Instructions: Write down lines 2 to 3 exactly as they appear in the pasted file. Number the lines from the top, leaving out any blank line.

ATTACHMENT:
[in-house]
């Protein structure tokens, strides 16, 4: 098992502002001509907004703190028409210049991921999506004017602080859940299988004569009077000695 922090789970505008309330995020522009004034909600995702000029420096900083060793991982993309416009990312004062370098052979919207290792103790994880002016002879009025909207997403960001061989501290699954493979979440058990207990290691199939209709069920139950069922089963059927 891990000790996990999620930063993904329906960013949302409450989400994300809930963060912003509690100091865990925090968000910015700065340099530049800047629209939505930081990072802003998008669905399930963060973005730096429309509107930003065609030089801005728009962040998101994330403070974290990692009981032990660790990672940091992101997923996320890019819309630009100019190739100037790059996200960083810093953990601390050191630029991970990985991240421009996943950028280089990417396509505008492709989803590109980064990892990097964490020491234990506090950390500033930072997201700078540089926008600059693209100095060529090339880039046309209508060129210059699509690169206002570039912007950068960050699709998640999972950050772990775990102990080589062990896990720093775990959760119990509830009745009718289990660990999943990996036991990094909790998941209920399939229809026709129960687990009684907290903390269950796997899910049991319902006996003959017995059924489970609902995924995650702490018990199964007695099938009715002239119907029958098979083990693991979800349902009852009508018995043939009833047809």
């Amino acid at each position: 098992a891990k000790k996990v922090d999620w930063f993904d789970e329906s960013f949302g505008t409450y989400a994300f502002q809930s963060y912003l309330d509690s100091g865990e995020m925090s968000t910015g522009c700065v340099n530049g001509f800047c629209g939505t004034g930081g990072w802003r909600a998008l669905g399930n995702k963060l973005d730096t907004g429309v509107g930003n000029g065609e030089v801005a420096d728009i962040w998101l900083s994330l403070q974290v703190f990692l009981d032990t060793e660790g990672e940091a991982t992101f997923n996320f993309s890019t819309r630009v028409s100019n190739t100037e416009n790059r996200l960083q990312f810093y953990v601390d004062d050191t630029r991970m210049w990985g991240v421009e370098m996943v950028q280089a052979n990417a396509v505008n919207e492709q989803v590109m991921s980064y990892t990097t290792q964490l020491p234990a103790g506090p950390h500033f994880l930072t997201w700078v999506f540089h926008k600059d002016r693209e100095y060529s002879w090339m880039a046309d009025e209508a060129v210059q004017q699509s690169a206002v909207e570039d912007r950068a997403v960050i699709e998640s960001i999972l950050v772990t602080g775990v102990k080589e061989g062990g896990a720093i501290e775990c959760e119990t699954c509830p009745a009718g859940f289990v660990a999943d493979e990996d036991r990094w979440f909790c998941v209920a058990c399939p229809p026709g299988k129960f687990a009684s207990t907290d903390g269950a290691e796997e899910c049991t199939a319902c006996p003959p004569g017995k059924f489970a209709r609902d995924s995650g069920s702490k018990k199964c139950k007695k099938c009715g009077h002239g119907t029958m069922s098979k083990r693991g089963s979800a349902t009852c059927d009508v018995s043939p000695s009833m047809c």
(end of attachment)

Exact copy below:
């Protein structure tokens, strides 16, 4: 098992502002001509907004703190028409210049991921999506004017602080859940299988004569009077000695 922090789970505008309330995020522009004034909600995702000029420096900083060793991982993309416009990312004062370098052979919207290792103790994880002016002879009025909207997403960001061989501290699954493979979440058990207990290691199939209709069920139950069922089963059927 891990000790996990999620930063993904329906960013949302409450989400994300809930963060912003509690100091865990925090968000910015700065340099530049800047629209939505930081990072802003998008669905399930963060973005730096429309509107930003065609030089801005728009962040998101994330403070974290990692009981032990660790990672940091992101997923996320890019819309630009100019190739100037790059996200960083810093953990601390050191630029991970990985991240421009996943950028280089990417396509505008492709989803590109980064990892990097964490020491234990506090950390500033930072997201700078540089926008600059693209100095060529090339880039046309209508060129210059699509690169206002570039912007950068960050699709998640999972950050772990775990102990080589062990896990720093775990959760119990509830009745009718289990660990999943990996036991990094909790998941209920399939229809026709129960687990009684907290903390269950796997899910049991319902006996003959017995059924489970609902995924995650702490018990199964007695099938009715002239119907029958098979083990693991979800349902009852009508018995043939009833047809």
């Amino acid at each position: 098992a891990k000790k996990v922090d999620w930063f993904d789970e329906s960013f949302g505008t409450y989400a994300f502002q809930s963060y912003l309330d509690s100091g865990e995020m925090s968000t910015g522009c700065v340099n530049g001509f800047c629209g939505t004034g930081g990072w802003r909600a998008l669905g399930n995702k963060l973005d730096t907004g429309v509107g930003n000029g065609e030089v801005a420096d728009i962040w998101l900083s994330l403070q974290v703190f990692l009981d032990t060793e660790g990672e940091a991982t992101f997923n996320f993309s890019t819309r630009v028409s100019n190739t100037e416009n790059r996200l960083q990312f810093y953990v601390d004062d050191t630029r991970m210049w990985g991240v421009e370098m996943v950028q280089a052979n990417a396509v505008n919207e492709q989803v590109m991921s980064y990892t990097t290792q964490l020491p234990a103790g506090p950390h500033f994880l930072t997201w700078v999506f540089h926008k600059d002016r693209e100095y060529s002879w090339m880039a046309d009025e209508a060129v210059q004017q699509s690169a206002v909207e570039d912007r950068a997403v960050i699709e998640s960001i999972l950050v772990t602080g775990v102990k080589e061989g062990g896990a720093i501290e775990c959760e119990t699954c509830p009745a009718g859940f289990v660990a999943d493979e990996d036991r990094w979440f909790c998941v209920a058990c399939p229809p026709g299988k129960f687990a009684s207990t907290d903390g269950a290691e796997e899910c049991t199939a319902c006996p003959p004569g017995k059924f489970a209709r609902d995924s995650g069920s702490k018990k199964c139950k007695k099938c009715g009077h002239g119907t029958m069922s098979k083990r693991g089963s979800a349902t009852c059927d009508v018995s043939p000695s009833m047809c």